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  Subjects -> SOCIAL SERVICES AND WELFARE (Total: 224 journals)
Showing 201 - 135 of 135 Journals sorted alphabetically
Sociedade e Estado     Open Access   (Followers: 2)
Society and Mental Health     Hybrid Journal   (Followers: 14)
Soziale Passagen     Hybrid Journal  
Tempo Social     Open Access  
The Milbank Quarterly     Hybrid Journal   (Followers: 22)
Third Sector Review     Full-text available via subscription   (Followers: 3)
Third World Planning Review     Hybrid Journal   (Followers: 6)
Tidsskrift for omsorgsforskning     Open Access  
Tidsskrift for velferdsforskning     Open Access  
Tidsskriftet Norges Barnevern     Full-text available via subscription  
Trabajo Social Global - Global Social Work     Open Access  
unsere jugend     Full-text available via subscription  
Violence and Victims     Hybrid Journal   (Followers: 75)
Voces desde el Trabajo Social     Open Access  
Volunteer Management Report     Full-text available via subscription  
Youth Studies Australia     Full-text available via subscription   (Followers: 3)

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Social Work & Social Sciences Review
Number of Followers: 20  

  This is an Open Access Journal Open Access journal
ISSN (Print) 0953-5225 - ISSN (Online) 1746-6105
Published by Whiting and Birch Homepage  [3 journals]
  • Neo-liberal State and Child Welfare Policy in Nigeria

    • Authors: Peter Mbah, Nkemdilim Anazonwu, Chukwuedozie Kenechukwu Ajaero
      Abstract: Nigeria has many child welfare policies; however, many do not have effective impact on the welfare of children. . Economic dynamics in Nigeria and the introduction of the neoliberal state and economic policies which led to the breakdown of the family structure undermine the implementation of child welfare policies in Nigeria. This study argues that the introduction of the neoliberal state, that is a minimalist state and its economic policies such as privatization, removal of state subsidies and deregulation undermine the implementation of existing child welfare policies in Nigeria. These policies are market and profit driven perspective which has a significant impact on the prospects of sustainable development and welfare of children. The aim of the study is therefore to explain how the introduction of neoliberal economic policies created a gap in policy implementation in which children are not provided for within the social safety nets in the neoliberal Nigeria. These gaps have increased the rate of exclusion and integration of children in the area of education, health, protection, nutrition and wellbeing among others. This is mainly because the priorities of neoliberal policies are to expand market forces, facilitate open competition, enhance mass production, attract foreign investment, and maximize consumption which in many ways undermines child welfare and development. The article adopts a methodology involving qualitative research based on interviews of 70 participants and analyzed using thematic analysis.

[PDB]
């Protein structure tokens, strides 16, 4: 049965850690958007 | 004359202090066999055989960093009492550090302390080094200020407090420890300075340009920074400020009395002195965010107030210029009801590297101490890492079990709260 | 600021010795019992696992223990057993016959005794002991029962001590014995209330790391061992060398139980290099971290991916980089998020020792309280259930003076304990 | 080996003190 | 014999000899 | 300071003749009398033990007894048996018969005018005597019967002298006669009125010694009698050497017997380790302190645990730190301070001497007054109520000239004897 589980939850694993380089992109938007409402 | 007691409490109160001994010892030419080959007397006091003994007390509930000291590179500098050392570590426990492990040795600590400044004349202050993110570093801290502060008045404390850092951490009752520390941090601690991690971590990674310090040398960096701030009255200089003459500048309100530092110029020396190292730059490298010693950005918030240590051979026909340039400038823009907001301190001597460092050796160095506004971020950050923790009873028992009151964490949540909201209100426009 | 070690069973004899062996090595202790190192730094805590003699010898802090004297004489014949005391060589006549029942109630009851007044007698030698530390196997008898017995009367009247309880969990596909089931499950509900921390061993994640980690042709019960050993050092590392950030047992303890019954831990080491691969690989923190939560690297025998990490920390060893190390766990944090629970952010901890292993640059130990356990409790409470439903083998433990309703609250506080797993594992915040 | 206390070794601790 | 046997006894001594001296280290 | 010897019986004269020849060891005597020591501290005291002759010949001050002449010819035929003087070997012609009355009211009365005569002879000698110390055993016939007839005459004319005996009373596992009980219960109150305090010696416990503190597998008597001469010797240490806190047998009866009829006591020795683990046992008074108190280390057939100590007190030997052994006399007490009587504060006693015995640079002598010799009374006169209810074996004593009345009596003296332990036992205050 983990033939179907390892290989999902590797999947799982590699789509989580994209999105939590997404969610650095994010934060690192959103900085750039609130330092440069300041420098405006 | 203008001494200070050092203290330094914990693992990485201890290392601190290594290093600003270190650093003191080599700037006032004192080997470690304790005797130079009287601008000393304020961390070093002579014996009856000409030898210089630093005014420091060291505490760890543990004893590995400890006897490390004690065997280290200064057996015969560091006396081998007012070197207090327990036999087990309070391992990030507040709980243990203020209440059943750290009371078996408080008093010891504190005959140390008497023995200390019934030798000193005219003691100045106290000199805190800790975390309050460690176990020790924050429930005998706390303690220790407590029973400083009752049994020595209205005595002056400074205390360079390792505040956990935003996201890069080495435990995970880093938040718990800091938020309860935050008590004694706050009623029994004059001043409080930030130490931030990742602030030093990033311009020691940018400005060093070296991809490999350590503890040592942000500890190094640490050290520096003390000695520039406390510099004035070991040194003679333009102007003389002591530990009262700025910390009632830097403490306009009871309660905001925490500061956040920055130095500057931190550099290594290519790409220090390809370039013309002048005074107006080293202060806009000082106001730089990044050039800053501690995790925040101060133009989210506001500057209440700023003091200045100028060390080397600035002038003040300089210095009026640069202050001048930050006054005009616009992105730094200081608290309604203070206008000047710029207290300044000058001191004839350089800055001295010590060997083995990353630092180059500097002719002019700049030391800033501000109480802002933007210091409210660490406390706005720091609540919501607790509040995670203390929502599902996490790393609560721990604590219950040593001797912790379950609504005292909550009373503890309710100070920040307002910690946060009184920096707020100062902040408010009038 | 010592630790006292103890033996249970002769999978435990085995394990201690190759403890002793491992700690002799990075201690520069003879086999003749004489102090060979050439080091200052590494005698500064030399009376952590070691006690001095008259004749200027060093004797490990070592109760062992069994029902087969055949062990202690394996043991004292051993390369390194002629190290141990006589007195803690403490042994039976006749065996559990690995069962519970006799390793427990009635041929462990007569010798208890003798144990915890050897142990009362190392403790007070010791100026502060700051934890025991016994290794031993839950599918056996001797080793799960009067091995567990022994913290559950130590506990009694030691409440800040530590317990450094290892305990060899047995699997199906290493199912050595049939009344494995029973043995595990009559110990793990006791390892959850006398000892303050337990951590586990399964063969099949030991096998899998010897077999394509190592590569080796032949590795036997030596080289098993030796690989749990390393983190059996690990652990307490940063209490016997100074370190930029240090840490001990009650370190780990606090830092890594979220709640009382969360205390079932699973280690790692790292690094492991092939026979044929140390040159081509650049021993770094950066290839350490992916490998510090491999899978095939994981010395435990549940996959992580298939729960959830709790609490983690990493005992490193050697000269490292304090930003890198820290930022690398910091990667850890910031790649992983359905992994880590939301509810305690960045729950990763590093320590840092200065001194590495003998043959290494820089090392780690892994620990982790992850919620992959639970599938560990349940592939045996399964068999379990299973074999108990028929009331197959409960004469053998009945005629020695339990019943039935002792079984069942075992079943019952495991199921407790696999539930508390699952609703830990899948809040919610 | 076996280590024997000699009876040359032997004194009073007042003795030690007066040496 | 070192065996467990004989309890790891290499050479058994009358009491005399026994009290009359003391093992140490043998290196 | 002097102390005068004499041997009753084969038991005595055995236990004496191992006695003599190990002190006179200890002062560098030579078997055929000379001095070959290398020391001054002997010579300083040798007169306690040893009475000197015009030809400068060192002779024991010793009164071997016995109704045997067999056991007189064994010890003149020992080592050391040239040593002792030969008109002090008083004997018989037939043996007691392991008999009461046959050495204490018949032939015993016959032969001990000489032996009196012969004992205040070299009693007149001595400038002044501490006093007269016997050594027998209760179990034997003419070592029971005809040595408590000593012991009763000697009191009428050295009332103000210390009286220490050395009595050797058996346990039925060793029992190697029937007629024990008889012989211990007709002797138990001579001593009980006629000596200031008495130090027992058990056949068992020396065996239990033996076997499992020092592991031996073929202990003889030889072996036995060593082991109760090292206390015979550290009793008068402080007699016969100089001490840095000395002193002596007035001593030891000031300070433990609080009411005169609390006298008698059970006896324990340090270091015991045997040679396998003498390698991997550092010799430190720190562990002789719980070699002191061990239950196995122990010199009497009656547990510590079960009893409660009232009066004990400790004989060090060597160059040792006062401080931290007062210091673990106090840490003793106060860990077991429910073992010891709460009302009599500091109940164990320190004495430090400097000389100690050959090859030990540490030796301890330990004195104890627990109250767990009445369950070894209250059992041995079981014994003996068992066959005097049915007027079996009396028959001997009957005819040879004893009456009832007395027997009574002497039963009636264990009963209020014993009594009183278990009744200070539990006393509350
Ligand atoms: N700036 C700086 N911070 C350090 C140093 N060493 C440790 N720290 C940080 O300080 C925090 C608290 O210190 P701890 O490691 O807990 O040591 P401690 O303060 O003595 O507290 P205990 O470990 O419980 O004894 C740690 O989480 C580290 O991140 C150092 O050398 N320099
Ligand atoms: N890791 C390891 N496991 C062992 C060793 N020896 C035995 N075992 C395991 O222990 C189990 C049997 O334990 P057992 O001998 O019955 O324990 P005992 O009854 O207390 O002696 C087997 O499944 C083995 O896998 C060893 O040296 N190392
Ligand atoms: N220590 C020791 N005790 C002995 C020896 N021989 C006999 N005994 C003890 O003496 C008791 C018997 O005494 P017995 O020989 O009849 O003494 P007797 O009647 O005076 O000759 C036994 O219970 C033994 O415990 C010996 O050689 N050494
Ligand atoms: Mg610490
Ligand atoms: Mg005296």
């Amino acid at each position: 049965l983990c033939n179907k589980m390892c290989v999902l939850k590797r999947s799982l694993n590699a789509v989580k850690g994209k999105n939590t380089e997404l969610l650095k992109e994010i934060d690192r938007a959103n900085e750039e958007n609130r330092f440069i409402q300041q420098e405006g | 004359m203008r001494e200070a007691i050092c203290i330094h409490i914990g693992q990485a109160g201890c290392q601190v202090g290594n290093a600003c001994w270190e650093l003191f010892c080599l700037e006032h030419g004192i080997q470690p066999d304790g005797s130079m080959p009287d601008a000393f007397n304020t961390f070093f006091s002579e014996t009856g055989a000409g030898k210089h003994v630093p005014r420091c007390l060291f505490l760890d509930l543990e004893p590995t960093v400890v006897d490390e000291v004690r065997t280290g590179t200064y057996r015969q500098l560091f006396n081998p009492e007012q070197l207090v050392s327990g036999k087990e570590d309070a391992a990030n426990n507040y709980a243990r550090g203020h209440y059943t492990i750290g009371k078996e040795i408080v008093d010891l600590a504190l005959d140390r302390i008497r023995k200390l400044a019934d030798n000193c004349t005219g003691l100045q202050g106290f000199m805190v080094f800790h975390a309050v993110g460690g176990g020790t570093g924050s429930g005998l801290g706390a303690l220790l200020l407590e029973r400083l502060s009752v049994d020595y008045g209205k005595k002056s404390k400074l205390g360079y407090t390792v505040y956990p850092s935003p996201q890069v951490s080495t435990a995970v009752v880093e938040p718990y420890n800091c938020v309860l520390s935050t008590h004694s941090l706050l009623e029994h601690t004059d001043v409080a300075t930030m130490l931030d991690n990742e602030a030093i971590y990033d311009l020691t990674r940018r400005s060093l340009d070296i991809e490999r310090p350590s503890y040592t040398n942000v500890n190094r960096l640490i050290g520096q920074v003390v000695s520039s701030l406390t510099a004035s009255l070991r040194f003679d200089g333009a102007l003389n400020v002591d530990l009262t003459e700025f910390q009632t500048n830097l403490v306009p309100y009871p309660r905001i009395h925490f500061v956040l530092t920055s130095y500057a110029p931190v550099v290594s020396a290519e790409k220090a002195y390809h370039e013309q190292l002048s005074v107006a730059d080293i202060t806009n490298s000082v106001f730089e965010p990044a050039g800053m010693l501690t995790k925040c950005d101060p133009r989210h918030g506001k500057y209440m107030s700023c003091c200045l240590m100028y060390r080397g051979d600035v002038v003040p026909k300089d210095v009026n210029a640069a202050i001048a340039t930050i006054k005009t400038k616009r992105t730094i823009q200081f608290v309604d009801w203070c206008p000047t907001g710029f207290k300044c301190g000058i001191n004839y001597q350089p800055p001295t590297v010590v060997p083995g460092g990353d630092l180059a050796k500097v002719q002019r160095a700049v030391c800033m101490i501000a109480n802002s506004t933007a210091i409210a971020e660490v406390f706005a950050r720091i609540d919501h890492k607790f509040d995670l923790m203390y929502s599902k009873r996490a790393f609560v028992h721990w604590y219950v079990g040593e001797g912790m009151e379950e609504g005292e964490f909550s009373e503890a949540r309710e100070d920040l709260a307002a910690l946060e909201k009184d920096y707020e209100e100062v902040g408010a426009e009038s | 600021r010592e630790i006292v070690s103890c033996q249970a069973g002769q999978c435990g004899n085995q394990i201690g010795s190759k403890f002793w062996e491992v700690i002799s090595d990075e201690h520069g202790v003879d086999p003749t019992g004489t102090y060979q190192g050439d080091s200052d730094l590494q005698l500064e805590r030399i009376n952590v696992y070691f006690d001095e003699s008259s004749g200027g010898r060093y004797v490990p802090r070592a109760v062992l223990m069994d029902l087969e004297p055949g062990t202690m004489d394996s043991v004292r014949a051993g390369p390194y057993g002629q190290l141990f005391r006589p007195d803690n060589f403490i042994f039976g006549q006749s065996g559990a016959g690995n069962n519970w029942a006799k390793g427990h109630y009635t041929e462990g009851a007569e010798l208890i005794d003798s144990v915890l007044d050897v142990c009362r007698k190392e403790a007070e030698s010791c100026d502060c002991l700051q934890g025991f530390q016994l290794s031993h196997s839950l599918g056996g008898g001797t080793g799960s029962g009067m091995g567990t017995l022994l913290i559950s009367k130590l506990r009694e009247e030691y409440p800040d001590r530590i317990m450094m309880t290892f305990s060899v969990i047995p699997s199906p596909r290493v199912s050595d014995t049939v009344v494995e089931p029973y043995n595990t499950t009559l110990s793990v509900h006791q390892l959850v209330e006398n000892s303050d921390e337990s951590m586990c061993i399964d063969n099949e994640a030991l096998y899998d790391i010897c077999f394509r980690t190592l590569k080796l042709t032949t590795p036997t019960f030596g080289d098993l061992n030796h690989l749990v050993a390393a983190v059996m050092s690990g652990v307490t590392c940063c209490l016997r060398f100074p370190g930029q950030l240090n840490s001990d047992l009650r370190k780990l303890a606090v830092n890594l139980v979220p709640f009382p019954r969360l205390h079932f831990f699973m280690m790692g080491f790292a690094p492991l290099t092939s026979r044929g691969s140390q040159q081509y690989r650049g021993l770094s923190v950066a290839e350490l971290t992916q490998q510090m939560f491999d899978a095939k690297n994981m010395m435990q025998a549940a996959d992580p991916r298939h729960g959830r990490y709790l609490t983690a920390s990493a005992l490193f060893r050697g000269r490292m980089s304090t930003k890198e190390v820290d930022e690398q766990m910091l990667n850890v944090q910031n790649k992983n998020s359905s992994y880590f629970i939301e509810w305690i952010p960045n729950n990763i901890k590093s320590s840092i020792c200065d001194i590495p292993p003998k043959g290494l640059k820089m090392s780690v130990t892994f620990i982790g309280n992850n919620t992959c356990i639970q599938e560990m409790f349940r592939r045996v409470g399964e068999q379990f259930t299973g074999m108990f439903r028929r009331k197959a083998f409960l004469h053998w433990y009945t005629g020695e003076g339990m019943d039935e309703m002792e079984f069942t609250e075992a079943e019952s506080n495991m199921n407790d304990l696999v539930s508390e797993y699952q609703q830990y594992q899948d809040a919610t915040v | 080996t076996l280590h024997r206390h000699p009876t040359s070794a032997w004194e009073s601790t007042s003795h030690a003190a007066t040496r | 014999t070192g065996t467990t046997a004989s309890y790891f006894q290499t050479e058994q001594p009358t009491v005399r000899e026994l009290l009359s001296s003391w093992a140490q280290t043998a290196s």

PubDate: 2023-05-04
      DOI: 10.1921/swssr.v24i1.2019
      Issue No: Vol. 24, No. 1 (2023)
  • Non-kinship foster care in Nigeria: Socioeconomic and demographic drivers
           of mothers’ willingness to foster

    • Authors: Stanley Oloji Isangha, Tosin Yinka Akintunde, Tam Cherry Hau Lin, Anna Wai Man Choi
      Abstract: Research in Africa indicates an increasing number of children needing a secure and stable alternative family environment, yet the commonly used kinship care system is insufficient to meet this need requiring the support of non-kinship care. This study examined the socioeconomic and demographic drivers of willingness to foster non-kin children among mothers in Nigeria. Data from 779 mothers of children ages 2-10 were analyzed using Pearson correlation matrix and linear regression analysis to examine the associations among socioeconomic/demographic characteristics and willingness to foster. Attributes of the mothers such as region, neighborhood (rural or urban), education, occupation, and age are some determinants of willingness to foster, which also varies across children with special needs, diversity, and under six. Efforts to improve non-kinship foster care in Nigeria should consider mothers’ socioeconomic and demographic attributes when seeking to attract foster parents. The findings of this study provide implications for research, social work practice, and education in Nigeria and Africa.
      PubDate: 2023-05-03
      DOI: 10.1921/swssr.v24i1.2012
      Issue No: Vol. 24, No. 1 (2023)
  • Using Photovoice to Illuminate Challenges Facing Children with
           Disabilities in Inclusive Education in Ghana.

    • Authors: Edward Asamoah, Er-Menan Amaniampong, Esmeranda Manful, Nelson Gyasi-Boadu, Elizabeth Nana Mbrah Koomson-Yalley
      Abstract: Achieving inclusive and quality education for all children remains a significant problem amidst several policies in sub-Saharan Africa. This study explores challenges facing children with disabilities in mainstream inclusive education-based basic schools in a sub-Saharan Ghanaian context. A qualitative photovoice approach was employed to highlight the experiences of six (6) pupils with disabilities. Findings revealed three main themes: unfriendly environments, inaccessible physical structures, and lack of assistive equipment, reflecting significant challenges confronting children with disabilities in inclusive education settings. Social support from colleagues without disabilities, however, acted as a major coping resource for pupils with disabilities. The study has implications for policy an